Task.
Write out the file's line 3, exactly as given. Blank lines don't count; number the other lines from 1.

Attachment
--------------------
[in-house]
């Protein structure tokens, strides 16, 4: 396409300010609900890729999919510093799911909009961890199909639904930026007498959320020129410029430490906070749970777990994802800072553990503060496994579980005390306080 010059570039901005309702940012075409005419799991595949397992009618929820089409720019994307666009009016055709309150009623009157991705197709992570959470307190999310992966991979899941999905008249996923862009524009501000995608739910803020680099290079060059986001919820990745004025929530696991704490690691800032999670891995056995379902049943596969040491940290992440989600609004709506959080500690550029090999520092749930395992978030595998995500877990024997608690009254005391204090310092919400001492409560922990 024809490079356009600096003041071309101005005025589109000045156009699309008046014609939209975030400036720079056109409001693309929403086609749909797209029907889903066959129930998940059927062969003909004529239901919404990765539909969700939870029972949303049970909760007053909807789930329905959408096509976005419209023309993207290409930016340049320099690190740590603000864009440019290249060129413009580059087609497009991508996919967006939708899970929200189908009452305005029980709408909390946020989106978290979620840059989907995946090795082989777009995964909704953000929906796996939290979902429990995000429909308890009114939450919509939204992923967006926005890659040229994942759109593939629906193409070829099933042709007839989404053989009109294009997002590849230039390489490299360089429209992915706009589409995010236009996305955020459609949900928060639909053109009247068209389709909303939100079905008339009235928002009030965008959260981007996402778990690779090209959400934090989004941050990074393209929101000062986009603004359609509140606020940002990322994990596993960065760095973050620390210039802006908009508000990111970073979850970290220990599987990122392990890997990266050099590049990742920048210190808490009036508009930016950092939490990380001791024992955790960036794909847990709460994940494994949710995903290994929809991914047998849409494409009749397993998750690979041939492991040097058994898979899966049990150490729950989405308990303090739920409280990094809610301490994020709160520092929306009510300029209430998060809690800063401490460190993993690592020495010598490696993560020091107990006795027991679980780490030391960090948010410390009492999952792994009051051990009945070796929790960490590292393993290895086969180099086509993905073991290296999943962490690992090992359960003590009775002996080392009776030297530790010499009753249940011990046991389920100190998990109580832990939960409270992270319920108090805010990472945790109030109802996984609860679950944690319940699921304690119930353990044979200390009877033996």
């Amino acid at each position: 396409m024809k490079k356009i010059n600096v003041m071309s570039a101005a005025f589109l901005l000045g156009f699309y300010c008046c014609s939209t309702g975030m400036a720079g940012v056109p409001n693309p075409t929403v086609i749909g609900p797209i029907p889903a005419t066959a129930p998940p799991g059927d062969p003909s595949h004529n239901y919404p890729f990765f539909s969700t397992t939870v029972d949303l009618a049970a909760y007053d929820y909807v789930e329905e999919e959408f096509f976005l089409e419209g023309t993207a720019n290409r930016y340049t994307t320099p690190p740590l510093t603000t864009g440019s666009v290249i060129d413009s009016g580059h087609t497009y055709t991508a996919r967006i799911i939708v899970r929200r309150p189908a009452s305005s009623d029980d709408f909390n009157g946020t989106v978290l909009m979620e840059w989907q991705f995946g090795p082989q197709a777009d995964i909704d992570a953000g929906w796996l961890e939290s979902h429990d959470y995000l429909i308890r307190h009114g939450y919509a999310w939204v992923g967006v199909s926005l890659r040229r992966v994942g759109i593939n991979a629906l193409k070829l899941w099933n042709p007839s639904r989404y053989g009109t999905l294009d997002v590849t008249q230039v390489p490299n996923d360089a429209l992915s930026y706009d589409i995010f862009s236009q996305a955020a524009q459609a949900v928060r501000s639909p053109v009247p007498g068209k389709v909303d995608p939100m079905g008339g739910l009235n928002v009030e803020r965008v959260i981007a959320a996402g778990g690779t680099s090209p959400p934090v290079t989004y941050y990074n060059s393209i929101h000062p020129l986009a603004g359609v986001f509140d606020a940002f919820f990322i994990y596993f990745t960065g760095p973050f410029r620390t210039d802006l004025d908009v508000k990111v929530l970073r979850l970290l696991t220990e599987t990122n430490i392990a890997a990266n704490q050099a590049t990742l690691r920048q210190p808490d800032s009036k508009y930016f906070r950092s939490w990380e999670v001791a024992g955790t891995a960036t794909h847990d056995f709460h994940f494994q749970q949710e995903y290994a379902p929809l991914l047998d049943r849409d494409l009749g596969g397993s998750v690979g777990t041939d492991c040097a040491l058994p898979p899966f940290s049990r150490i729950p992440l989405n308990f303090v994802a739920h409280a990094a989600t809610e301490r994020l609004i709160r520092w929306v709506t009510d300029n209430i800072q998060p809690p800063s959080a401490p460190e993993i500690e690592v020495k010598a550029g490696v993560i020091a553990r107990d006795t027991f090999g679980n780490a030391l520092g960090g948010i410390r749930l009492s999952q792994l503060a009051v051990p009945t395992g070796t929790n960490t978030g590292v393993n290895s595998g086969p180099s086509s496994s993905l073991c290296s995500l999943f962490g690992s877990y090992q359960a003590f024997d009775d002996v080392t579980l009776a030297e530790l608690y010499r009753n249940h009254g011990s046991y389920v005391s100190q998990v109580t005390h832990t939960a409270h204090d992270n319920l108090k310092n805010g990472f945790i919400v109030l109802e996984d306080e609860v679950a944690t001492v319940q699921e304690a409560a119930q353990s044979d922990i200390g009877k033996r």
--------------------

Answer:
């Amino acid at each position: 396409m024809k490079k356009i010059n600096v003041m071309s570039a101005a005025f589109l901005l000045g156009f699309y300010c008046c014609s939209t309702g975030m400036a720079g940012v056109p409001n693309p075409t929403v086609i749909g609900p797209i029907p889903a005419t066959a129930p998940p799991g059927d062969p003909s595949h004529n239901y919404p890729f990765f539909s969700t397992t939870v029972d949303l009618a049970a909760y007053d929820y909807v789930e329905e999919e959408f096509f976005l089409e419209g023309t993207a720019n290409r930016y340049t994307t320099p690190p740590l510093t603000t864009g440019s666009v290249i060129d413009s009016g580059h087609t497009y055709t991508a996919r967006i799911i939708v899970r929200r309150p189908a009452s305005s009623d029980d709408f909390n009157g946020t989106v978290l909009m979620e840059w989907q991705f995946g090795p082989q197709a777009d995964i909704d992570a953000g929906w796996l961890e939290s979902h429990d959470y995000l429909i308890r307190h009114g939450y919509a999310w939204v992923g967006v199909s926005l890659r040229r992966v994942g759109i593939n991979a629906l193409k070829l899941w099933n042709p007839s639904r989404y053989g009109t999905l294009d997002v590849t008249q230039v390489p490299n996923d360089a429209l992915s930026y706009d589409i995010f862009s236009q996305a955020a524009q459609a949900v928060r501000s639909p053109v009247p007498g068209k389709v909303d995608p939100m079905g008339g739910l009235n928002v009030e803020r965008v959260i981007a959320a996402g778990g690779t680099s090209p959400p934090v290079t989004y941050y990074n060059s393209i929101h000062p020129l986009a603004g359609v986001f509140d606020a940002f919820f990322i994990y596993f990745t960065g760095p973050f410029r620390t210039d802006l004025d908009v508000k990111v929530l970073r979850l970290l696991t220990e599987t990122n430490i392990a890997a990266n704490q050099a590049t990742l690691r920048q210190p808490d800032s009036k508009y930016f906070r950092s939490w990380e999670v001791a024992g955790t891995a960036t794909h847990d056995f709460h994940f494994q749970q949710e995903y290994a379902p929809l991914l047998d049943r849409d494409l009749g596969g397993s998750v690979g777990t041939d492991c040097a040491l058994p898979p899966f940290s049990r150490i729950p992440l989405n308990f303090v994802a739920h409280a990094a989600t809610e301490r994020l609004i709160r520092w929306v709506t009510d300029n209430i800072q998060p809690p800063s959080a401490p460190e993993i500690e690592v020495k010598a550029g490696v993560i020091a553990r107990d006795t027991f090999g679980n780490a030391l520092g960090g948010i410390r749930l009492s999952q792994l503060a009051v051990p009945t395992g070796t929790n960490t978030g590292v393993n290895s595998g086969p180099s086509s496994s993905l073991c290296s995500l999943f962490g690992s877990y090992q359960a003590f024997d009775d002996v080392t579980l009776a030297e530790l608690y010499r009753n249940h009254g011990s046991y389920v005391s100190q998990v109580t005390h832990t939960a409270h204090d992270n319920l108090k310092n805010g990472f945790i919400v109030l109802e996984d306080e609860v679950a944690t001492v319940q699921e304690a409560a119930q353990s044979d922990i200390g009877k033996r």